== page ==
Pursat Provincial Court has ordered prison officials to stop letting rights workers visit inmates, following the arrests of four men accused of forming an illegal armed force known as the Khmer Empire Movement, authorities said Tuesday.
Officials with local rights groups Licadho and Adhoc said their staff and doctors have been restricted from meeting with inmates at the provincial prison in the wake of the arrests. “We want to know if the suspects have been arrested based on enough evidence and whether or not they have been tortured,” Licadho investigator Nhoung Samoeun said of the four suspects.
Ngeth Theavy, Adhoc’s provincial coordinator, said that she has also been barred from visiting the prison since May 21.
Moeung Horn, the prison’s chief of administration, said provincial court Prosecutor Top Chan Sireyvuth ordered prison officials to ban human rights workers following the arrest of the so-called Empire Movement suspects. “The prosecutor is strict right now,” he said. “He does not allow any human rights officials to interview prisoners.”
Top Chan Sireyvuth confirmed that he ordered the ban, but denied it was related to a specific case. “They have no right or duty to interview prisoners,” he said, adding that prison officials had fallen into a “bad habit” of allowing entry to rights workers.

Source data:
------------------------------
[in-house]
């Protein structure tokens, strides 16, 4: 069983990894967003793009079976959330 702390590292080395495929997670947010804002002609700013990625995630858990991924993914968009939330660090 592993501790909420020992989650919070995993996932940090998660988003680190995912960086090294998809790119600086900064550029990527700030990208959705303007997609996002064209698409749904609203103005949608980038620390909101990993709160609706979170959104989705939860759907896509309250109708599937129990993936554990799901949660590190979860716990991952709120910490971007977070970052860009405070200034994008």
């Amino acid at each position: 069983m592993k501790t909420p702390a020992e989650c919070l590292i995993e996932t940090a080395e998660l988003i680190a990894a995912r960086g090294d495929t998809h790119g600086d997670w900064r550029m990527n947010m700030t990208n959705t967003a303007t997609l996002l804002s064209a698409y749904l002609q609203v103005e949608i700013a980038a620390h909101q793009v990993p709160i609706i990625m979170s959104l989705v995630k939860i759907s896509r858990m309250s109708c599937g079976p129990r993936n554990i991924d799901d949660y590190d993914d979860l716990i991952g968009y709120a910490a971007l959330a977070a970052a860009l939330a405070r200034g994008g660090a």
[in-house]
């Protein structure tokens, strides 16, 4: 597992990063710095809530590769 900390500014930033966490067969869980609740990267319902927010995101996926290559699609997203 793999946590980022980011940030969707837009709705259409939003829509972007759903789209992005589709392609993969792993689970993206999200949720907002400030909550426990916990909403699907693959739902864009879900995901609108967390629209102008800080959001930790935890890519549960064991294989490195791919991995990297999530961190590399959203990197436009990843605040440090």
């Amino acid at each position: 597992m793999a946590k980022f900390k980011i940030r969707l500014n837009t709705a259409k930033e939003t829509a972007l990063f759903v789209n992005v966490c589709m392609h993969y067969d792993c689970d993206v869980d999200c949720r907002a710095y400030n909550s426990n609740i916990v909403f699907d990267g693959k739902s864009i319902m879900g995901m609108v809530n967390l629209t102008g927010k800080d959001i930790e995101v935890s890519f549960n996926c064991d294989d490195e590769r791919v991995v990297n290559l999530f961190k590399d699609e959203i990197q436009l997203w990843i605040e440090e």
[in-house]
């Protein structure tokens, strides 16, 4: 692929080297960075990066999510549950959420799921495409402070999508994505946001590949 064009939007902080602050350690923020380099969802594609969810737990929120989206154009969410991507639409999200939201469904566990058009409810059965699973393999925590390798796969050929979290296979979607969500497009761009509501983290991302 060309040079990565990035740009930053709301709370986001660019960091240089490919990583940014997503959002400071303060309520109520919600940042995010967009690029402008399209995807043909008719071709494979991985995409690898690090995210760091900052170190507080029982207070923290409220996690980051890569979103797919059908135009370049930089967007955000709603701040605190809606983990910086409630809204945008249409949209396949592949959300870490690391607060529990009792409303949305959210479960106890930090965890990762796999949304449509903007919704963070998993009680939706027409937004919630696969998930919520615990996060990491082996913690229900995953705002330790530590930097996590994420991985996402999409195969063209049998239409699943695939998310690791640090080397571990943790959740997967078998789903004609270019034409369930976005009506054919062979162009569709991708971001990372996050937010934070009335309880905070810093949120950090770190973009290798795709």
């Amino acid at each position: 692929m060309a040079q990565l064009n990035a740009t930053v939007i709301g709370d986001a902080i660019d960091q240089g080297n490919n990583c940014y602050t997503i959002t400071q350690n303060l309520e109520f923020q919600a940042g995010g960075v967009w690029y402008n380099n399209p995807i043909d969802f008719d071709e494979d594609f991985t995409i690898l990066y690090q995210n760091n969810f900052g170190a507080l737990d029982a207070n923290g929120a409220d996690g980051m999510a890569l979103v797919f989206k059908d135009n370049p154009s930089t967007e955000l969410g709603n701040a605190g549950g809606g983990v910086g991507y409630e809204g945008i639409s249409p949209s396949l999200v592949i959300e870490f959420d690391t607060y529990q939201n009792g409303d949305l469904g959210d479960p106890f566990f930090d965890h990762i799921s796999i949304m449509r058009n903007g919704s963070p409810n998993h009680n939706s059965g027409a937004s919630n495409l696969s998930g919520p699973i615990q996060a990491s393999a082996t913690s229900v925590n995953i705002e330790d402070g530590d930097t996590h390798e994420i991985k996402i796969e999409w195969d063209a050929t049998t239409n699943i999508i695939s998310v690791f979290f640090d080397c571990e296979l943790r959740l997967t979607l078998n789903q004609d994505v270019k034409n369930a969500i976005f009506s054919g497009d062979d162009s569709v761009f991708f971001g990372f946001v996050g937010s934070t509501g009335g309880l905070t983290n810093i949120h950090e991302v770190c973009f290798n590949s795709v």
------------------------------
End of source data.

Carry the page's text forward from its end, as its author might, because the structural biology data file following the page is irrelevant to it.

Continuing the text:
On May 11, the court charged three Cham Muslim men with plotting to form an illegal armed force aimed at violently taking back Cambodian and Cham territory lost centuries ago to Vietnam and Thailand.
Officials said the Khmer Empire Movement was trying to recruit more than 400 Cham Muslims into an armed militia, though relatives of several of the men have protested their innocence, saying they thought they were working for an NGO.
On May 18, Top Chan Sireyvuth said the court would investigate whether the SRP was behind the plot, though the SRP has firmly denied the allegation.
According to Interior Ministry Spokesman Khieu Sopheak, the suspects have confessed to receiving orders from people living in the US.
US Embassy spokesman Jeff Daigle wrote in an e-mail that Cambodian authorities provided the embassy with the name of a person on Thursday who they suspect is Cambodian-American tied to the case. “The embassy is conducting a US background check on this name,” Daigle said.
“Although we are not involved in the local investigation, the US believes it is important that the investigation adhere to the principals of due process and the rule of law,” he added.
(Additional reporting by James Welsh)